For the gentleman of Verona, the first time was the charm.
In his initial effort, Federico De Silvestri of Verona, Italy, took the top prize — Pizza Maker of the Year — at the culminating event of the International Pizza Expo on Thursday at the Las Vegas Convention Center. His prize: $5,000, added to the $7,500 he’d already won through the preliminary events crowning him winner of the non-traditional pizza category, which led to the finals. Plus he got a trophy, bragging rights and a heck of a marketing hook.
The five finalists — also representing the categories of traditional, pan, pizza Napoletana and Roman — knew beforehand that they’d need to incorporate a secret ingredient in their pizzas. That ingredient was unveiled as Grande Prima Dolce Ricotta, a new product that has a more cohesive consistency than most ricotta cheeses.
To it, they could add items from pantries on the competition floor. The available ingredients included apples, chives, roasted garlic, arugula, eggplant, burrata, pepperoni, pancetta, bacon, steak, cilantro, mint, basil, banana peppers, pistachios, carrots, hot peppers, walnuts, dates, scallions, artichoke hearts, asparagus, edible flowers and goat cheese. The pizzaiolos also were offered a variety of oven types, heated to varying temperatures. They provided their own dough and revealed details about it at judging.
Throughout the competition, de Silvestri used an interpreter. Through her, he explained to the judges that his dough was a mix of six flours with 40 percent biga (a fermented mixture of flour, water and yeast) and 75 percent hydration, and that he rolled the dough out on semolina to provide texture.
He made a crema of ricotta, cream cheese, mushrooms, chives and parsley, also topping the pie with mozzarella cooked with sausage, eggplant skin sauteed in oil with lime and salt, apple skin, toasted pistachios and radishes.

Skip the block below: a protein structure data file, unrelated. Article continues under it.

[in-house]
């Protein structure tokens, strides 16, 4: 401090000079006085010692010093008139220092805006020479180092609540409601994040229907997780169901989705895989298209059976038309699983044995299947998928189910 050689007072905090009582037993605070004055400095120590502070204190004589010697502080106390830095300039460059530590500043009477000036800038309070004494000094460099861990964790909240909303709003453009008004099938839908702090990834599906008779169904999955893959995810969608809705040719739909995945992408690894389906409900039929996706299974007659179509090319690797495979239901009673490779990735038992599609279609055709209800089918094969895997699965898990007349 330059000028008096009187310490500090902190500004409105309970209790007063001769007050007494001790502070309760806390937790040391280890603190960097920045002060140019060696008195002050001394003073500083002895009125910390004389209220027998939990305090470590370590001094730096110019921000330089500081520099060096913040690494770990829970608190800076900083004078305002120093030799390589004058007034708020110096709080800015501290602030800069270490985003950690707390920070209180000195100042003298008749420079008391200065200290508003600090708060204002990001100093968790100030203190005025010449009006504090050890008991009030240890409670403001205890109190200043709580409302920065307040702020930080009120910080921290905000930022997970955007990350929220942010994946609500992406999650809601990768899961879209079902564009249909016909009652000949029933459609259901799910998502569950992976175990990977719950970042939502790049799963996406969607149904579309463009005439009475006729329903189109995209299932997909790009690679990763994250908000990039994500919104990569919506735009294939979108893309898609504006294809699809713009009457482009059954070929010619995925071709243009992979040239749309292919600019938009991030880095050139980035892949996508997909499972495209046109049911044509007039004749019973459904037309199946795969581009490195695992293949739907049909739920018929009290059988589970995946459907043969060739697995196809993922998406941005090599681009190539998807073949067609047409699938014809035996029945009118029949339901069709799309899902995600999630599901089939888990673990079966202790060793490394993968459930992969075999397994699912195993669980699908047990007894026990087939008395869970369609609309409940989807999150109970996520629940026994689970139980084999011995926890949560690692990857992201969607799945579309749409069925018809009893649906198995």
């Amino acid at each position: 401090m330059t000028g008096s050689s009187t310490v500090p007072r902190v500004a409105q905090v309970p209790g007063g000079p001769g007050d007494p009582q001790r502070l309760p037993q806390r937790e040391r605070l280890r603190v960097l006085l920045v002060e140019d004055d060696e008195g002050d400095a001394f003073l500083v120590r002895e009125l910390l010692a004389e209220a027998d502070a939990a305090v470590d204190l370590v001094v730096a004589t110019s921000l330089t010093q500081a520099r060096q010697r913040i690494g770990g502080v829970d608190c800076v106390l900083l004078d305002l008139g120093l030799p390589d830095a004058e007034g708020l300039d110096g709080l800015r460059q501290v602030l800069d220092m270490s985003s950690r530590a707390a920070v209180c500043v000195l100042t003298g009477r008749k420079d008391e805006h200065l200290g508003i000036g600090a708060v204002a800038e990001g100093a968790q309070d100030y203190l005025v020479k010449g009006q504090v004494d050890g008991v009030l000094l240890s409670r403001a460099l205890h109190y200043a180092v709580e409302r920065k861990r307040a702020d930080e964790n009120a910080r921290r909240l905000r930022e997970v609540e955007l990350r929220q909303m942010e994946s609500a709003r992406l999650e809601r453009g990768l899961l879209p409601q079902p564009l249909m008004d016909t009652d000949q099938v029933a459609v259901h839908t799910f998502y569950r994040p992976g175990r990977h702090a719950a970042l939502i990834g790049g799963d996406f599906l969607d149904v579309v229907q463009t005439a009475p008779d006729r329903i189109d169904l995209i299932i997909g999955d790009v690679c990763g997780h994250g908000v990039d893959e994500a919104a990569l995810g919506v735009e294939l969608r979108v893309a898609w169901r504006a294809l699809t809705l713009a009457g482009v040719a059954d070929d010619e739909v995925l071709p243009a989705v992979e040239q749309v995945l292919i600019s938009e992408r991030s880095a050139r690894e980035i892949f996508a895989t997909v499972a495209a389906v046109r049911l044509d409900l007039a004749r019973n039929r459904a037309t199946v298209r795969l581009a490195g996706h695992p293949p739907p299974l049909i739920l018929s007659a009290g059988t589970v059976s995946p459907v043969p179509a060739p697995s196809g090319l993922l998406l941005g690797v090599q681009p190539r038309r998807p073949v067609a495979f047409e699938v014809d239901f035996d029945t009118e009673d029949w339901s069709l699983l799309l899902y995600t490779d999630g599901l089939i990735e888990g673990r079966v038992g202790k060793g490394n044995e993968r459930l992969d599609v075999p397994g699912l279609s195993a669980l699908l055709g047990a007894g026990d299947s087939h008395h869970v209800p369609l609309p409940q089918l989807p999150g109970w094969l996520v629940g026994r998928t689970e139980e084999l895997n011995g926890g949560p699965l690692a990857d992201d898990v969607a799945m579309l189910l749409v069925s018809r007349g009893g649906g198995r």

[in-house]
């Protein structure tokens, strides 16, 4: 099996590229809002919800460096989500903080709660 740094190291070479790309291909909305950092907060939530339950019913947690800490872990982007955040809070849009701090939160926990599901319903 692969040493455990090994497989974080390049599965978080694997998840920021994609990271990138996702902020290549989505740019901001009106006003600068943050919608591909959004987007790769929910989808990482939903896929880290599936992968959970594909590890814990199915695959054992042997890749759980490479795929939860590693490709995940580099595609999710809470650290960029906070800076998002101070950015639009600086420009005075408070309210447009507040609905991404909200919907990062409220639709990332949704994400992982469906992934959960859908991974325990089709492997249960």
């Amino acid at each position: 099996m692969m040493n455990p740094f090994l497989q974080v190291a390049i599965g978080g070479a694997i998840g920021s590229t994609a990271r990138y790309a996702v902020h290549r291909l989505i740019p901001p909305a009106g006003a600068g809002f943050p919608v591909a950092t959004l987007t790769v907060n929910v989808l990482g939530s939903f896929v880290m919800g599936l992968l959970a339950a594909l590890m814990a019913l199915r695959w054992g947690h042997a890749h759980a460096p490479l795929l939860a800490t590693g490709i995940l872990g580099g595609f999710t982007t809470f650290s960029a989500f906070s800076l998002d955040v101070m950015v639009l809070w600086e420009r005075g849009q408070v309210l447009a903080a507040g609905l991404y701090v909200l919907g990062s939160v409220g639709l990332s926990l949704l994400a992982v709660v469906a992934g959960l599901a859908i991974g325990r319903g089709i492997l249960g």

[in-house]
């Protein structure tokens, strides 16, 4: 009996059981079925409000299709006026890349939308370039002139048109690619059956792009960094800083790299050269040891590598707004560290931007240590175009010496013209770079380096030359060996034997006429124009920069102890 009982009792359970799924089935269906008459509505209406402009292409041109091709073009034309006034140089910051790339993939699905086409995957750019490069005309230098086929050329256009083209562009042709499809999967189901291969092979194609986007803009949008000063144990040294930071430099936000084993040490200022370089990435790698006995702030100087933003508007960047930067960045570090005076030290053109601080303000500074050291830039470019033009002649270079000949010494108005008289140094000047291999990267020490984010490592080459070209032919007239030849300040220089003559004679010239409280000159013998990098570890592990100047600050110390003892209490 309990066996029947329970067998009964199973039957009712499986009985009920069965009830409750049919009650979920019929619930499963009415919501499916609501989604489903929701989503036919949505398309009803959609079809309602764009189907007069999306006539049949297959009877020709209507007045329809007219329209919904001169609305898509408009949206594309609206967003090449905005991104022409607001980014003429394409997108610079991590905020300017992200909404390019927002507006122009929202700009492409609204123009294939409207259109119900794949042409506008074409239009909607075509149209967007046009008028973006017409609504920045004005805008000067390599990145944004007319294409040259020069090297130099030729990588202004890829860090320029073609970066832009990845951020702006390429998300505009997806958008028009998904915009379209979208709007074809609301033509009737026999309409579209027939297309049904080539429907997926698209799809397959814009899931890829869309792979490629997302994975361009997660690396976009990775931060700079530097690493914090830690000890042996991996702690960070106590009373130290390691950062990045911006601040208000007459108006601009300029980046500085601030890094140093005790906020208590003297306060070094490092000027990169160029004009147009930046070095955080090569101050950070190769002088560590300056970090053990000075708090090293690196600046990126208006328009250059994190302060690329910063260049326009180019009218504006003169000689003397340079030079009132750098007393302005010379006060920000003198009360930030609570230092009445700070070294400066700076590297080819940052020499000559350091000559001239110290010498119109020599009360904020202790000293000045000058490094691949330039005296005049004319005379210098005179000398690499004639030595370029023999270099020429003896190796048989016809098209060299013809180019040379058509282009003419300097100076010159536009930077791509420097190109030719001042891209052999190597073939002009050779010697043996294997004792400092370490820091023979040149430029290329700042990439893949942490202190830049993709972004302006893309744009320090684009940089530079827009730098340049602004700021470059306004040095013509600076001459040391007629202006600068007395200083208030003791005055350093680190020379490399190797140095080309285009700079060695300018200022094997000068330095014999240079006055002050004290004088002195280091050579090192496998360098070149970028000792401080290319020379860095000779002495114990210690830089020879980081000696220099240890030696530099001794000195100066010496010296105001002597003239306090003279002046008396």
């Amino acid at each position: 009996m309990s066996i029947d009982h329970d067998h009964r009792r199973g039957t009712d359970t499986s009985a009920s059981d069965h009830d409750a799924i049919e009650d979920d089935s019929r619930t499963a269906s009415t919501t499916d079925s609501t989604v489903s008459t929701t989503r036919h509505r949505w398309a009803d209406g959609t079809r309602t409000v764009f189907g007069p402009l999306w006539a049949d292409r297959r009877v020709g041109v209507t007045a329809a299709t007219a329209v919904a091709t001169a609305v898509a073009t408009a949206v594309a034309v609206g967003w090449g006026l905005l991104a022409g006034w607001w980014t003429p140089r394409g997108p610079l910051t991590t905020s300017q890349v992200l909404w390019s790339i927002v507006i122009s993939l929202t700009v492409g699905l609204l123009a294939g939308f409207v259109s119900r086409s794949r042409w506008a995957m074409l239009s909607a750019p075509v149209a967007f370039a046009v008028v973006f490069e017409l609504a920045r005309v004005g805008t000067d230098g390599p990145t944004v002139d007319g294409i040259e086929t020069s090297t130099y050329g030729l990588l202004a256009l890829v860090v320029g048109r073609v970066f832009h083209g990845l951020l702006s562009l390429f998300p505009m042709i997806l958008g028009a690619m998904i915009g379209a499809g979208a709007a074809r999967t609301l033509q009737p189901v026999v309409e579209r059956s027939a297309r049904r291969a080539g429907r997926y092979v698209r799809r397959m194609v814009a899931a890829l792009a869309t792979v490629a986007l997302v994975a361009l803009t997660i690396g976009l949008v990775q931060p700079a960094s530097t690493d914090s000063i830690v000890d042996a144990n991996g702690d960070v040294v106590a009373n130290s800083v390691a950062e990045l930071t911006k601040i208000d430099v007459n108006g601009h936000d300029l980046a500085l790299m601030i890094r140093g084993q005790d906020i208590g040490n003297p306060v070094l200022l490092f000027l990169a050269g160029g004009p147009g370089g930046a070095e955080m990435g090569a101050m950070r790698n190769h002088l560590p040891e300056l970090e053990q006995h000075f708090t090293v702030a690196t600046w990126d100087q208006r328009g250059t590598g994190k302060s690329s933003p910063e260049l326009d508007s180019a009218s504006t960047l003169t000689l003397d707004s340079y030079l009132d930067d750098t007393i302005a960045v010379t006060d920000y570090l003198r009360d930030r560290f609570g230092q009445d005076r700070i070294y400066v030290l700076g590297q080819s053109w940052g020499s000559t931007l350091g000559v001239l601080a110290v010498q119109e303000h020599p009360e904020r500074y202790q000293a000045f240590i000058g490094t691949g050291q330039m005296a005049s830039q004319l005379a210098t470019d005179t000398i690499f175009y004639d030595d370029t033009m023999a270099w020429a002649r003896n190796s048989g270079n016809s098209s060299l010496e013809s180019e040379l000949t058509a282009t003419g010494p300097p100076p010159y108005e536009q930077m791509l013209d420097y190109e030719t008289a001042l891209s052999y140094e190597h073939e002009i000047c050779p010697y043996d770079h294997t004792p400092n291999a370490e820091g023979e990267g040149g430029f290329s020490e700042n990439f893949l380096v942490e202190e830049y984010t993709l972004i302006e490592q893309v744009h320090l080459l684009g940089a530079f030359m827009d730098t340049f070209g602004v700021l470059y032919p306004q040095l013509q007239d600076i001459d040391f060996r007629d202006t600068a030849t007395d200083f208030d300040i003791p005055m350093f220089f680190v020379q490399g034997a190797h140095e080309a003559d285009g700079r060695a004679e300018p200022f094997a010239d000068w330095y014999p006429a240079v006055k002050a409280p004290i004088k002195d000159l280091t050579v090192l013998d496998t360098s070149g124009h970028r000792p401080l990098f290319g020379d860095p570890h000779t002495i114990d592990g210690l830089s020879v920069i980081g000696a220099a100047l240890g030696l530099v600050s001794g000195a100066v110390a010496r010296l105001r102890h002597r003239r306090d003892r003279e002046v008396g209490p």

Each contestant showed the judge the bottom surface of his pizza, prompting co-master of ceremonies Theo Kalogeracos to comment that the cellular structure of de Silvestri’s dough was so complex, “it’s like a spider web, almost.” De Silvestri cut his pizza with scissors, so as not to compress the crust.
The pizzas were judged on taste (crust, sauce, cheese, toppings, overall and creativity) and appearance (bake and visual presentation). Kalogeracos said the judges also would look for a “gum line,” an undesirable line of raw dough.
As each contestant put the final touches on his pizza before presentation to the judges, Kalogeracos pointed out the attention to detail.
“That’s something you wouldn’t see in a competition 10, 15 years ago — garnishing it,” he said. And he noted that contestants could find anything they wanted in Las Vegas. “The food scene in Vegas is the best it’s ever been.”
Three of the five judges on the panel were longtime Las Vegas chefs. South Point executive chef Christopher Johns, in his sixth year of judging at the expo, said he’s interested in the level of creativity and gets ideas for the hotel. Flemming Pedersen, chef/owner of Chef Flemming’s Bake Shop in Henderson, in his seventh year as a judge, said he enjoys the intensity. “It just shows so much effort and pride.”
And Heinz Lauer, executive chef of Centennial Hills Hospital, in his 12th year as a judge, said he likes the international nature of the event.
“And,” Lauer quipped, “who doesn’t want to try the best pizzas in the world?”